Novel Optical Tool Detects Cancer in ‘Real Time’ During Surgery

 

 

 

 

 

A novel multimodal optical cancer detection system appears to be able to maximize cancer cell detection during surgery, according to a report published June 28 in Cancer Research. Researchers from the Montreal Neurological Institute and Hospital and McGill University in Montreal, Quebec, Canada, developed an in situ, intraoperative, optical cancer detection system that combines intrinsic fluorescence spectroscopy (IFS), diffuse reflectance spectroscopy (DRS), and Raman spectroscopy (RS).

Using this device, they found that cancers of the lung, colon, and skin could be detected in situ during surgery with 97% accuracy, 100% sensitivity, and 93% specificity.

In a validation study of the optical system among 15 patients with grade II to IV gliomas and metastatic brain cancers, imaging was greatly enhanced. Measured as area under the curve (AUC), the ability to detect cancer increased by as much as 5%, from 95% with use of RS alone to up to 100% with all of the modalities combined.

The team is now testing the device in a clinical trial in patients with glioma and has already begun seeking regulatory approval in the United States.

The results so far are indicative of approaching the threshold for complete resection and its associated survival benefits, note the authors.

“We have tested it in brain, lung, breast, colon, skin, and prostate cancers,” said senior coauthor, Kevin Petrecca, BSc, MD, PhD, William Feindel Chair in NeuroOncology at Montreal Neurological Institute and Hospital. “It is highly accurate in these types — we have not yet tested it in other types — but it can be used to detect cancer in at least all of those types.”

The system can be developed for laparoscopic, biopsy, and endoscopic procedures as well, Dr Petrecca told Medscape Medical News.

We believe it will significantly improve cancer surgeries.Dr Kevin Petrecca

“We believe it will significantly improve cancer surgeries,” he said. “We have started a clinical trial in brain cancer to specifically address this question.”

“We have begun the process of seeking regulatory approval in the US, but the timing in completing this process is not yet clear,” added Dr Petrecca.

Validation of Integrated System

In 2015, the research team developed a hand-held RS probe that allowed surgeons to accurately detect cancer cells in real time during surgery. In that setting, RS demonstrated highly specific and sensitive cancer detection when used for a variety of types, but its detection accuracy values were generally limited to approximately 90%. Similarly, oncology applications using IFS and/or RS have also been limited.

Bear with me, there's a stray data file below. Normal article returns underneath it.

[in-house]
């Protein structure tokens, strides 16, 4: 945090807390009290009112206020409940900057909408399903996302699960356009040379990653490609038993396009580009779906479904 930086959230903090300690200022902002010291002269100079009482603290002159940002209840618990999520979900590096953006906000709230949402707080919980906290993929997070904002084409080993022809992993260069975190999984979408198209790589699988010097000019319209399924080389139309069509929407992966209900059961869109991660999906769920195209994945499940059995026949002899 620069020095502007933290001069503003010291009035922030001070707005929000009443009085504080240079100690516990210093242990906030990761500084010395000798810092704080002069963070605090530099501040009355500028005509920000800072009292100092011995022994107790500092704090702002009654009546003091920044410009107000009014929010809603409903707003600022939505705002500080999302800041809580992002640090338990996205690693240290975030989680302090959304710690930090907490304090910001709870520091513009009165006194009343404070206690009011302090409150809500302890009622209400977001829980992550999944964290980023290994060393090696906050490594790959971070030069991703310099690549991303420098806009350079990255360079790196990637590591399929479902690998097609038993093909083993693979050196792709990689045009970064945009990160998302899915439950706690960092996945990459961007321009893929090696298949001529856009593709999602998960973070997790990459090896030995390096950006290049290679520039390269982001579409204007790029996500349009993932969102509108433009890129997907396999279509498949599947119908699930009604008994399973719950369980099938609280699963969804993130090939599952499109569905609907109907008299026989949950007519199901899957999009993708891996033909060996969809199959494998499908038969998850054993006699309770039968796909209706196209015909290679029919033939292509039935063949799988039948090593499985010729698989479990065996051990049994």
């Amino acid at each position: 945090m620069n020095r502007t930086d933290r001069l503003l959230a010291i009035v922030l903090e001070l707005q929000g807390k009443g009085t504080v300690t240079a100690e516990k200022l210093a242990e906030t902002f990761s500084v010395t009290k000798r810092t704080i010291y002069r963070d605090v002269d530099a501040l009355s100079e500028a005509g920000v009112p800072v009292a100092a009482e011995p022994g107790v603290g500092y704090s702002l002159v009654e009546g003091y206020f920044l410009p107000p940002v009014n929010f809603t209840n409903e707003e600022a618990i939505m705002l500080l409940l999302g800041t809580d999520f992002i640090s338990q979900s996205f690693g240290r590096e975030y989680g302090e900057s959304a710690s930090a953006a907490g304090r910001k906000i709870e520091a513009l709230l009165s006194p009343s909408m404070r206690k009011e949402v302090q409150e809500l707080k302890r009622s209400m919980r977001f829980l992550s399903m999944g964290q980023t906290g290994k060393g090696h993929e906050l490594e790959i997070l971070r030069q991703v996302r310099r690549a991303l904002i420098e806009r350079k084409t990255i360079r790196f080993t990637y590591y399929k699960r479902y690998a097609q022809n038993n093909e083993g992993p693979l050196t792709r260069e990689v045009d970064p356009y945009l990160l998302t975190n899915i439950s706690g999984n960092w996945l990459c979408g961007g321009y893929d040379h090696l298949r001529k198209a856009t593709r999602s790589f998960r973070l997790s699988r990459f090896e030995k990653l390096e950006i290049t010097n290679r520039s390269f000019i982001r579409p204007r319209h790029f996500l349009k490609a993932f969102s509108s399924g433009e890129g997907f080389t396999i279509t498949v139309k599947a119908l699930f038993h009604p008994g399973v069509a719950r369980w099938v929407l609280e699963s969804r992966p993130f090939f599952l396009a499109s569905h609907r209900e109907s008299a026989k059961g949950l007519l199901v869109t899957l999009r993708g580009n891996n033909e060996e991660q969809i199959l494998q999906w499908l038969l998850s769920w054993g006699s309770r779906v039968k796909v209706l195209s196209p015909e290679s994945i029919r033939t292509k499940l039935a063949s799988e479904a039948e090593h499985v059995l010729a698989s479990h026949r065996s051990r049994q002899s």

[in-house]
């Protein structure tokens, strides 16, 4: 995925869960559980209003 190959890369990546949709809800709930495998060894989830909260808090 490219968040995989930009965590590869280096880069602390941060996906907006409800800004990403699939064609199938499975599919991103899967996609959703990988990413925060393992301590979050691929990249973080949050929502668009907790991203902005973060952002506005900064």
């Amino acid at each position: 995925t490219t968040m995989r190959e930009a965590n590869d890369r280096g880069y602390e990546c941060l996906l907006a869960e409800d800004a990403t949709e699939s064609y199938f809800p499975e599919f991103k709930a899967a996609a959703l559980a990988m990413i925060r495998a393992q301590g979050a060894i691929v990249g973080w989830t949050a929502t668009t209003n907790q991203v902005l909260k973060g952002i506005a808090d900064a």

The authors hypothesized that IFS and DRS have the potential to synergistically complement the molecular information provided by RS, which would maximize the ability to detect cancer. To test their hypothesis, Dr Petrecca, together with Frédéric Leblond, PhD, professor of engineering physics at Polytechnique Montréal, and their colleagues, developed an integrated cancer detection system that combined IFS, DRS, and RS.

In their validation study with patients with brain cancer, 10 to 15 sites were interrogated for each of the 15 patients, for a total of 161 sites. The tissue was then sampled at each site for blinded postinterrogation neuropathologic analysis to determine whether cancer cells were present.

The AUC for RS and IFS combined was 0.98 for detecting glioma and 0.99 for either the metastasis or all cancers combined categories. The researchers found that the synergistic contribution of IFS to RS added as much as 0.05-point increases in AUC.

Similarly, adding IFS to RS could lead to a 5–percentage point increase in accuracy (from 93% to 98%), a 10–percentage point increase in sensitivity (from 90% to 100%), and a 3–percentage point decrease in specificity (from 97% to 94%) for gliomas.

The study was funded by the New Researchers program from the Fonds de recherche du Québec– Nature et technologies, the Discovery Grant program from Natural Sciences and Engineering Research Council of Canada (NSERC), and the Collaborative Health Research Program by the Canadian Institutes of Health Research and NSERC. Dr Petrecca serves as chief medical officer and Dr Leblond serves as chief technical officer at ODS Medical Inc, a diagnostic medical device company they founded in 2015.

Link Original:http://www.medscape.com/viewarticle/882290?src=soc_fb_170709_mscpedt_news_mdscp_mdscp_surgery#vp_1

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